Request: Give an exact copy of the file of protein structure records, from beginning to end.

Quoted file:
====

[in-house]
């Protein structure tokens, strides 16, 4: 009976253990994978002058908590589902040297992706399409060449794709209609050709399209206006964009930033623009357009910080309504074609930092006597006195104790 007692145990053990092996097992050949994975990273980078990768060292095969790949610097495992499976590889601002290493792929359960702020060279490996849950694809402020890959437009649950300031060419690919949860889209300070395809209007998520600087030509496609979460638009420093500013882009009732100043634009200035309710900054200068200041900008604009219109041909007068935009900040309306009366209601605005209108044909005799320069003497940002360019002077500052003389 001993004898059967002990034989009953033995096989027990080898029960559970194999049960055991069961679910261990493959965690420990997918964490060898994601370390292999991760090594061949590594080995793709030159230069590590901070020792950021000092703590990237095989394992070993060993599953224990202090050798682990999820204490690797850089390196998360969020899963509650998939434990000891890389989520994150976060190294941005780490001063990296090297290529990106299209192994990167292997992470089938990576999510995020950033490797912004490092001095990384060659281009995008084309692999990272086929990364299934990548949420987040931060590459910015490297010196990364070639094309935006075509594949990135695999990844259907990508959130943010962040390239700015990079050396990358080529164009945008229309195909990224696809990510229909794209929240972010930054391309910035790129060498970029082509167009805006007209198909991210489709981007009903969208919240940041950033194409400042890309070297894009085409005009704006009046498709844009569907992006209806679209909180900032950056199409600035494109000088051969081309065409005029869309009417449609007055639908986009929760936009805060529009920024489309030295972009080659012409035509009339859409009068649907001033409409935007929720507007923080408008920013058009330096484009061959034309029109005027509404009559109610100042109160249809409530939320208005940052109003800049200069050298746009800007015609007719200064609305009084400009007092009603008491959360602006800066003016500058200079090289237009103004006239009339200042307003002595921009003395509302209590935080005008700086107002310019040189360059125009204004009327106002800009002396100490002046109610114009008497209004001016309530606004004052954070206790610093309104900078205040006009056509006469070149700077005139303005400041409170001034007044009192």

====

[in-house]
């Protein structure tokens, strides 16, 4: 009976253990994978002058908590589902040297992706399409060449794709209609050709399209206006964009930033623009357009910080309504074609930092006597006195104790 007692145990053990092996097992050949994975990273980078990768060292095969790949610097495992499976590889601002290493792929359960702020060279490996849950694809402020890959437009649950300031060419690919949860889209300070395809209007998520600087030509496609979460638009420093500013882009009732100043634009200035309710900054200068200041900008604009219109041909007068935009900040309306009366209601605005209108044909005799320069003497940002360019002077500052003389 001993004898059967002990034989009953033995096989027990080898029960559970194999049960055991069961679910261990493959965690420990997918964490060898994601370390292999991760090594061949590594080995793709030159230069590590901070020792950021000092703590990237095989394992070993060993599953224990202090050798682990999820204490690797850089390196998360969020899963509650998939434990000891890389989520994150976060190294941005780490001063990296090297290529990106299209192994990167292997992470089938990576999510995020950033490797912004490092001095990384060659281009995008084309692999990272086929990364299934990548949420987040931060590459910015490297010196990364070639094309935006075509594949990135695999990844259907990508959130943010962040390239700015990079050396990358080529164009945008229309195909990224696809990510229909794209929240972010930054391309910035790129060498970029082509167009805006007209198909991210489709981007009903969208919240940041950033194409400042890309070297894009085409005009704006009046498709844009569907992006209806679209909180900032950056199409600035494109000088051969081309065409005029869309009417449609007055639908986009929760936009805060529009920024489309030295972009080659012409035509009339859409009068649907001033409409935007929720507007923080408008920013058009330096484009061959034309029109005027509404009559109610100042109160249809409530939320208005940052109003800049200069050298746009800007015609007719200064609305009084400009007092009603008491959360602006800066003016500058200079090289237009103004006239009339200042307003002595921009003395509302209590935080005008700086107002310019040189360059125009204004009327106002800009002396100490002046109610114009008497209004001016309530606004004052954070206790610093309104900078205040006009056509006469070149700077005139303005400041409170001034007044009192």